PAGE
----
Whichever way you look at it, the notion of cloud computing appears to be the logical, if not miracle, solution for end users who want to access their files irrespective of location, device, or time of day, and for business owners who want to cut costs and complexity.
The concept is desirable, its implementation is straightforward, experts believe it is the future of IT, and yet there hasn’t been the universal acceptance that one might expect.
Life on cloud nine
The choice of cloud service models on offer is wide and, between them, the benefits can mean a reduction in IT staff and capital expenditure, payment only for the capacity used, an instant scaling up (or down) of usage according to need, automation of tasks like backups, faster development of new apps, no tedious and time-consuming management of software licences, upgrades and updates…the list goes on.
What’s not to like? Using the cloud really does seem like a no-brainer, so why hasn’t every business made the switch?
Fears over safety
Whilst the obvious benefits are leading to an increased adoption of cloud technology, one of the principle reasons that is holding some business owners back is a concern over security. They wonder just how safe the cloud is, and fear that their data will be compromised.
This fear has been fuelled by highly publicised incidents like the Jennifer Lawrence et al case last year when nude selfies were stolen from Apple’s iCloud storage area. As it happens, it wasn’t the iCloud itself that had security flaws; hackers had guessed the affected celebrities’ passwords and simply signed in as them.
On the cloud without knowing it
It is right to be concerned about potential security breaches; they can have crippling consequences both in financial terms and loss of reputation. But the irony is, the naysayers to the cloud are probably already using it – and insecurely at that - without realising it.
For a start, think of all those spreadsheets sitting in Dropbox: there’s nothing wrong with Dropbox security as such, but last year hackers gained access to Dropbox accounts after stealing LinkedIn logins and testing them out in Dropbox.
And what about employees who use the Notes section on their phone? Many probably don’t realise that they are automatically backed up to the cloud unless the device’s relevant settings have been turned off.
And again, what about sensitive data sitting in employees’ email accounts on the cloud? Like when they email themselves passwords so they can access corporate applications at home.
The solution to security fears
For those who fear the cloud, let it be known that there is a way to use it securely: data encryption.
But what exactly is it?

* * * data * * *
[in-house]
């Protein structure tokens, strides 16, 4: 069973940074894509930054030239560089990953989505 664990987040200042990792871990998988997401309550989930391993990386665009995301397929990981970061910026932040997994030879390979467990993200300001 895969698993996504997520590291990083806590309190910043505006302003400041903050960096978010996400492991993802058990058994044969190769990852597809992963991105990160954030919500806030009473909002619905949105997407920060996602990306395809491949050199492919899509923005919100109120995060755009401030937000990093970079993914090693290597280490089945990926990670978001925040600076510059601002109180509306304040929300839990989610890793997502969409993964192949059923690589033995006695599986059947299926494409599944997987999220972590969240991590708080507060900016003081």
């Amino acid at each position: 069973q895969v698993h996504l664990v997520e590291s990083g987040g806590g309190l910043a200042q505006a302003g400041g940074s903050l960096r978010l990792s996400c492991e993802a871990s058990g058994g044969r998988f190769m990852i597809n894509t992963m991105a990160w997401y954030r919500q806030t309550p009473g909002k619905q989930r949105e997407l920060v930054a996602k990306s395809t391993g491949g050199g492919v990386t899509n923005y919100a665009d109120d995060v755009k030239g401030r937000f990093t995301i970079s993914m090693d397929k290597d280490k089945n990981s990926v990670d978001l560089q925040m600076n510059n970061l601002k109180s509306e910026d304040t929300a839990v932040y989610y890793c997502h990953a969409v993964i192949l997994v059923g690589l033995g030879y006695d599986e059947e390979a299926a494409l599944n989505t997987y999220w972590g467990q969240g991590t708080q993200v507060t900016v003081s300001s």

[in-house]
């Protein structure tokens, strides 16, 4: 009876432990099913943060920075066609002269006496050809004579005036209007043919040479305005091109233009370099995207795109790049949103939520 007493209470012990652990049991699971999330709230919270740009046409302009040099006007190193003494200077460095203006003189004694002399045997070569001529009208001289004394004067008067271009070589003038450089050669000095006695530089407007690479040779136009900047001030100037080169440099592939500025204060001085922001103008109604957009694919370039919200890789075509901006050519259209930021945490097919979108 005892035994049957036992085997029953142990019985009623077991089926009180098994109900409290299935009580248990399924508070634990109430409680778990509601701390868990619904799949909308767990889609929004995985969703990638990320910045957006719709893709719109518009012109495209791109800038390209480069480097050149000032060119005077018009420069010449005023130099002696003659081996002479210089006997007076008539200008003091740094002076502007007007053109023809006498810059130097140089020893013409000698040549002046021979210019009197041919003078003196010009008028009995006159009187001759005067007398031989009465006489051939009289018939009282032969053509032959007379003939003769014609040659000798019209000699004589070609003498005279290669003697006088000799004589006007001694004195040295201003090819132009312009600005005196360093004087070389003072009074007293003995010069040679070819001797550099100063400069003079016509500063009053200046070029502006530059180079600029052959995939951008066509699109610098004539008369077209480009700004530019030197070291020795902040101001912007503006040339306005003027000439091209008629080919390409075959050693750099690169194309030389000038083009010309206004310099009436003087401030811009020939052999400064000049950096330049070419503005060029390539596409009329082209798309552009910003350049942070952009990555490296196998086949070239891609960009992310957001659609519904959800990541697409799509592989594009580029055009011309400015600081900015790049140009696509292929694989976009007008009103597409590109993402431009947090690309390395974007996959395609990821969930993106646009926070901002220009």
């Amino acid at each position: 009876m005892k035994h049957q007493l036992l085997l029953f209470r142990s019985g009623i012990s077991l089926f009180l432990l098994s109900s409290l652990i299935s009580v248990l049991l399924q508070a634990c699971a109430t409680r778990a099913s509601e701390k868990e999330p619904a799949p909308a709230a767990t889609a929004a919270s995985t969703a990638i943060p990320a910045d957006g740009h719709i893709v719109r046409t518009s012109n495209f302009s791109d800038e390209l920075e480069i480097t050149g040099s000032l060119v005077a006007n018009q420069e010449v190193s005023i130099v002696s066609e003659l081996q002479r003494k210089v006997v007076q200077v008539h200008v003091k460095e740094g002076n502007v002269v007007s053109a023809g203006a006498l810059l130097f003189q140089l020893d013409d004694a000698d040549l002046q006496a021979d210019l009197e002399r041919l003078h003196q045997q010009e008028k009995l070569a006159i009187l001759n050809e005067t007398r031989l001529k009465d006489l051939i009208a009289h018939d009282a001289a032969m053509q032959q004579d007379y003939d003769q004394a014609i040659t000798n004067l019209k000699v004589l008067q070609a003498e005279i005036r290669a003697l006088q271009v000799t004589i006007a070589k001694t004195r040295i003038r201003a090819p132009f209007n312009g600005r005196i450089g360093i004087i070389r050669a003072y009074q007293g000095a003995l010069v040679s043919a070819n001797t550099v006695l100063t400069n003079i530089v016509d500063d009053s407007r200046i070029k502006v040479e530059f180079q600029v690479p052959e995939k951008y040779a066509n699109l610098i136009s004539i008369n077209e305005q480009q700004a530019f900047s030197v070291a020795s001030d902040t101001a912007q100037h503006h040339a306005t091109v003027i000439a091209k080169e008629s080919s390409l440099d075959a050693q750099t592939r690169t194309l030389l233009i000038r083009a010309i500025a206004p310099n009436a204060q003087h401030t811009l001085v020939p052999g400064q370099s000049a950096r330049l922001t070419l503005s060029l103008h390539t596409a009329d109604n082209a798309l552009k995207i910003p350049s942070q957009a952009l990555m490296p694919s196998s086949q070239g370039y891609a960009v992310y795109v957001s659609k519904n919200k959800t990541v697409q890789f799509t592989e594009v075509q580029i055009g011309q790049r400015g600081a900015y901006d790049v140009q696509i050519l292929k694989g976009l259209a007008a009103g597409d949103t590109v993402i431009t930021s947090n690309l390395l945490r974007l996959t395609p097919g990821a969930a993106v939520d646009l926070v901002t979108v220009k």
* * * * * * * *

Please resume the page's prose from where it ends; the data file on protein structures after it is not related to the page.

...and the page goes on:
Encryption converts readable data (plaintext) to unreadable data (ciphertext) using an algorithm (set of rules) whose precise output is determined by a ‘key’. Decryption is the reverse process and also uses an algorithm and key. The term ‘cipher’ applies to the pair of encryption/decryption algorithms.
Encryption: go figure
For a basic illustration of the mechanics, we might want to encrypt the plaintext “The recipe for Joca-Cola is”. We could choose the letters Z, D and F as a 3-character key and write an algorithm which says (in our plain-English computer language!) “For each letter of the plaintext, multiply it by the first and third letter of the key, then subtract the second letter”. The output would be a scrambled version of the plaintext i.e. ciphertext. Et voilà!
Unlike this simplistic example, modern encryption technologies apply complex algorithms using long key phrases. By doing so, they take the cracking of ciphertext beyond the workings of a clever chap with a sharp pencil on the back of an envelope, to something that would take a supercomputer millions of years.
Whilst the act of encrypting data doesn’t, in itself, stop the data from being stolen, it does render it useless to unauthorised parties – the ones who don’t have the key.
As not even your service provider should know the key, it’s important that the key itself is encrypted and that your data is encrypted before transmission to the cloud. Check before you sign up: any service provider worth their salt will be doing client-side encryption, leaving nothing to fear about security.
Cloud computing with secure data encryption lets business owners and their IT teams focus on applications that have direct business value, without being burdened or distracted by having to manage data.
It’s not something to fear, it’s something to embrace.
If you are worried about your organization being the victim of a hacking incident, check out our free guide on How to Protect Your Company from being Hacked.